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So far I know Windows display context menu based on the file extension rather than the file type. I just tested with empty text file with mp3 extension with winamp and the result is below:

Winamp context menu

The same way I test empty file with extension exe and Windows gives me context menu like "Run as Administrator" and so. Executable's context menu

But if I create a sfx archive which has the same exe extension, how Windows gives me different icon and WinRAR gives me special context menu like "Extract here" as shown in the below picture?

SFX context menu

My question is either Windows readers file header and represents relevant data or WinRAR has any special file detection scheme? I doubt that second one, since during the context menu creation WinRAR didn't invoked.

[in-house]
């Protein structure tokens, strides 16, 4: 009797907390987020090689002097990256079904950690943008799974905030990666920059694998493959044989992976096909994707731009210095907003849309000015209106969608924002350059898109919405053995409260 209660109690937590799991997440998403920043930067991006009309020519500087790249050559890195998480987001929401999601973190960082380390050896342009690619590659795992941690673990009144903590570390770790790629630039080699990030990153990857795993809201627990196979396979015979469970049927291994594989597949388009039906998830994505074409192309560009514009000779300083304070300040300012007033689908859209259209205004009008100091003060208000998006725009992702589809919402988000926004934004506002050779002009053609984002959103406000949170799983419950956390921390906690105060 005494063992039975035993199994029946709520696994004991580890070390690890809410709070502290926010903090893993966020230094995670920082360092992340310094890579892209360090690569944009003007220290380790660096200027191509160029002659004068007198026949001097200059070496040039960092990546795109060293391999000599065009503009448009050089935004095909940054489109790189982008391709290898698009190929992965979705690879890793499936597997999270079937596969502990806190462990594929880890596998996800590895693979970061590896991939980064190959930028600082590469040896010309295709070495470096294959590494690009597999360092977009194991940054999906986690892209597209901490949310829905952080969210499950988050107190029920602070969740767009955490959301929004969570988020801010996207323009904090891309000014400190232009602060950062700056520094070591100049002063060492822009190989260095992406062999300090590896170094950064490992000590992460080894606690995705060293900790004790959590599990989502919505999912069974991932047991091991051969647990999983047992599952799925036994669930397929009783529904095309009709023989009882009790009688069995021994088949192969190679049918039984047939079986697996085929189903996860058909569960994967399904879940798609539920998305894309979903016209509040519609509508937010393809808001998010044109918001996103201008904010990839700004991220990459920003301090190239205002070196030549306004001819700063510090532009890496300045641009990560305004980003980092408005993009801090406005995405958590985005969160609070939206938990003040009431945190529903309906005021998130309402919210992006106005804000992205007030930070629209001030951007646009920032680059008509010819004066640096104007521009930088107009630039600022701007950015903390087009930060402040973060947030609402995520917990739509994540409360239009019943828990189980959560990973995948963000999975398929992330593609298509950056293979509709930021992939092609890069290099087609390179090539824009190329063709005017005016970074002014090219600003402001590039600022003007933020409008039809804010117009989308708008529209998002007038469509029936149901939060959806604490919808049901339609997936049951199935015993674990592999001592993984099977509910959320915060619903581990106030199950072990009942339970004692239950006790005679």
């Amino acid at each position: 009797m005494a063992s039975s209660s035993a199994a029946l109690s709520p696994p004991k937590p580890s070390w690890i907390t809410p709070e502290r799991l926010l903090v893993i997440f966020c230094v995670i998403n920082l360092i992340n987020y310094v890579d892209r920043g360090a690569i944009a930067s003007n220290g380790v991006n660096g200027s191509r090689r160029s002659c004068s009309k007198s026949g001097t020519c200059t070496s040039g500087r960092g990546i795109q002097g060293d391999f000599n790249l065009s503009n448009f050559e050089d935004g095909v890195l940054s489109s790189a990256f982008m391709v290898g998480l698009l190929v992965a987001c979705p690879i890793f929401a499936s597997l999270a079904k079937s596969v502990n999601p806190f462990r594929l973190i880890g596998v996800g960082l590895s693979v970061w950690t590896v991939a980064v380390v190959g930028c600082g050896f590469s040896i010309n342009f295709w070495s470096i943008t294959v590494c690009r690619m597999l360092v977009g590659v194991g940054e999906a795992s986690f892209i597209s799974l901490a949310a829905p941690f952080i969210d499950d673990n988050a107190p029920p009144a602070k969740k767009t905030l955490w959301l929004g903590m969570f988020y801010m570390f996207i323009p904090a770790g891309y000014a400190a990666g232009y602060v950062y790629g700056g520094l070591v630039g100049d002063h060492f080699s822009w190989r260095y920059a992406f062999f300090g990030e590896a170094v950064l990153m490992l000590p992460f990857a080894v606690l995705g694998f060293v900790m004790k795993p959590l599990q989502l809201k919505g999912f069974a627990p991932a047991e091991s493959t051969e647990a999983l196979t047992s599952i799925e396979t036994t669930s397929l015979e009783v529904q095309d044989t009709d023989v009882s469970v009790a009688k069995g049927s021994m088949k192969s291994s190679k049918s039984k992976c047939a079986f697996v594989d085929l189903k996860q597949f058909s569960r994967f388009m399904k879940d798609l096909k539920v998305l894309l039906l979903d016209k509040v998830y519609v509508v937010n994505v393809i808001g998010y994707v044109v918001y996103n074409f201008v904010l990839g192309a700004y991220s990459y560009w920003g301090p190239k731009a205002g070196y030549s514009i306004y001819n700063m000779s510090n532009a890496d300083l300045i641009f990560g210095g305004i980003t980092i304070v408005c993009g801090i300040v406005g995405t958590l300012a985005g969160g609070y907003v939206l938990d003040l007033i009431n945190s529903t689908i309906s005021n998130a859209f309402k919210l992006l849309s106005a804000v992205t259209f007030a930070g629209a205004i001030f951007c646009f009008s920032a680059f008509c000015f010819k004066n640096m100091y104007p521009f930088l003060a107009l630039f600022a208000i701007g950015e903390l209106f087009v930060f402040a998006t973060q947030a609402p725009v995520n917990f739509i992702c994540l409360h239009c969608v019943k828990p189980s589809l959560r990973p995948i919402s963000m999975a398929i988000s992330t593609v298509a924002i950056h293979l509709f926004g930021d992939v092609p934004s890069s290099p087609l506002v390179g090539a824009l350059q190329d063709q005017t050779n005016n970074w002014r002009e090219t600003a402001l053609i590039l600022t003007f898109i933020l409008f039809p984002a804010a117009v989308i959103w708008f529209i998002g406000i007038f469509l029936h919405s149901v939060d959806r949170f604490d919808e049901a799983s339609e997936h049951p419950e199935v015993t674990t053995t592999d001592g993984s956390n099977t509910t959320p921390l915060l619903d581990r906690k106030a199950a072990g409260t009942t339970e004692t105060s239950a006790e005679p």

Another question is if it's because of Windows's behavior to read headers (like it creating thumbnail for pictures or videos), now extension has less importance? Don't they have any influence in context menu?

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When you installed WinRAR you allowed it to assosiate itself with .exe files. – Ramhound Feb 22 '13 at 18:35
@Ramhound: Associating EXEs with an archiver's just silly, or else attempting to run any program (SFX or not) would simply open the file in WinRAR. There is no EXE association option in WinRAR or any other archiver I know of - that makes no sense at all. The question was about context menu items, not file associations. – Karan Feb 22 '13 at 18:45
@Karan - Except its a setting both installing WinRAR and when creating the Archive. I was only pointing out the reason Windows is able to do this is because of the setting the author enabled. – Ramhound Feb 22 '13 at 18:46